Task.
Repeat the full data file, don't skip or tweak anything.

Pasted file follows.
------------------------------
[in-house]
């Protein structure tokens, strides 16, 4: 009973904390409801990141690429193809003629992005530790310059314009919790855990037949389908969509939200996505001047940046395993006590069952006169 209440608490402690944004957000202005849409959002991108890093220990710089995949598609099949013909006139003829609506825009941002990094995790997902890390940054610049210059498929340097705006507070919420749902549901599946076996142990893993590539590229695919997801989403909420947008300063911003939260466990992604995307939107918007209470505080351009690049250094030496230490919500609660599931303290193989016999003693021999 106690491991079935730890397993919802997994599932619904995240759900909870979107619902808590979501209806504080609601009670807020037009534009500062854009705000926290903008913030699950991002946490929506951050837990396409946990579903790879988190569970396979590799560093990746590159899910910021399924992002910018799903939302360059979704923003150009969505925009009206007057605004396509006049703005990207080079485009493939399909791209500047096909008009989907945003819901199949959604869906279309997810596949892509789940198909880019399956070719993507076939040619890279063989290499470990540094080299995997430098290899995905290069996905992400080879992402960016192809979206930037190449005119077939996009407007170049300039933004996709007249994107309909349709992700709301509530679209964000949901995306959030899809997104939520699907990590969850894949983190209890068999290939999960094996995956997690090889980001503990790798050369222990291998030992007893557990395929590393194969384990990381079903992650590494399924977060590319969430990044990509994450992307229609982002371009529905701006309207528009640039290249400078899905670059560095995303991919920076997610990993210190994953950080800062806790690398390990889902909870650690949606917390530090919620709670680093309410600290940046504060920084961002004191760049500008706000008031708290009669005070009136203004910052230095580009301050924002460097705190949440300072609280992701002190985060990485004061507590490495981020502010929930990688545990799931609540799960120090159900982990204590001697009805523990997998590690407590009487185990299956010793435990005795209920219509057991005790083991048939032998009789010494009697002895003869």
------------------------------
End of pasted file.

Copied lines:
[in-house]
């Protein structure tokens, strides 16, 4: 009973904390409801990141690429193809003629992005530790310059314009919790855990037949389908969509939200996505001047940046395993006590069952006169 209440608490402690944004957000202005849409959002991108890093220990710089995949598609099949013909006139003829609506825009941002990094995790997902890390940054610049210059498929340097705006507070919420749902549901599946076996142990893993590539590229695919997801989403909420947008300063911003939260466990992604995307939107918007209470505080351009690049250094030496230490919500609660599931303290193989016999003693021999 106690491991079935730890397993919802997994599932619904995240759900909870979107619902808590979501209806504080609601009670807020037009534009500062854009705000926290903008913030699950991002946490929506951050837990396409946990579903790879988190569970396979590799560093990746590159899910910021399924992002910018799903939302360059979704923003150009969505925009009206007057605004396509006049703005990207080079485009493939399909791209500047096909008009989907945003819901199949959604869906279309997810596949892509789940198909880019399956070719993507076939040619890279063989290499470990540094080299995997430098290899995905290069996905992400080879992402960016192809979206930037190449005119077939996009407007170049300039933004996709007249994107309909349709992700709301509530679209964000949901995306959030899809997104939520699907990590969850894949983190209890068999290939999960094996995956997690090889980001503990790798050369222990291998030992007893557990395929590393194969384990990381079903992650590494399924977060590319969430990044990509994450992307229609982002371009529905701006309207528009640039290249400078899905670059560095995303991919920076997610990993210190994953950080800062806790690398390990889902909870650690949606917390530090919620709670680093309410600290940046504060920084961002004191760049500008706000008031708290009669005070009136203004910052230095580009301050924002460097705190949440300072609280992701002190985060990485004061507590490495981020502010929930990688545990799931609540799960120090159900982990204590001697009805523990997998590690407590009487185990299956010793435990005795209920219509057991005790083991048939032998009789010494009697002895003869």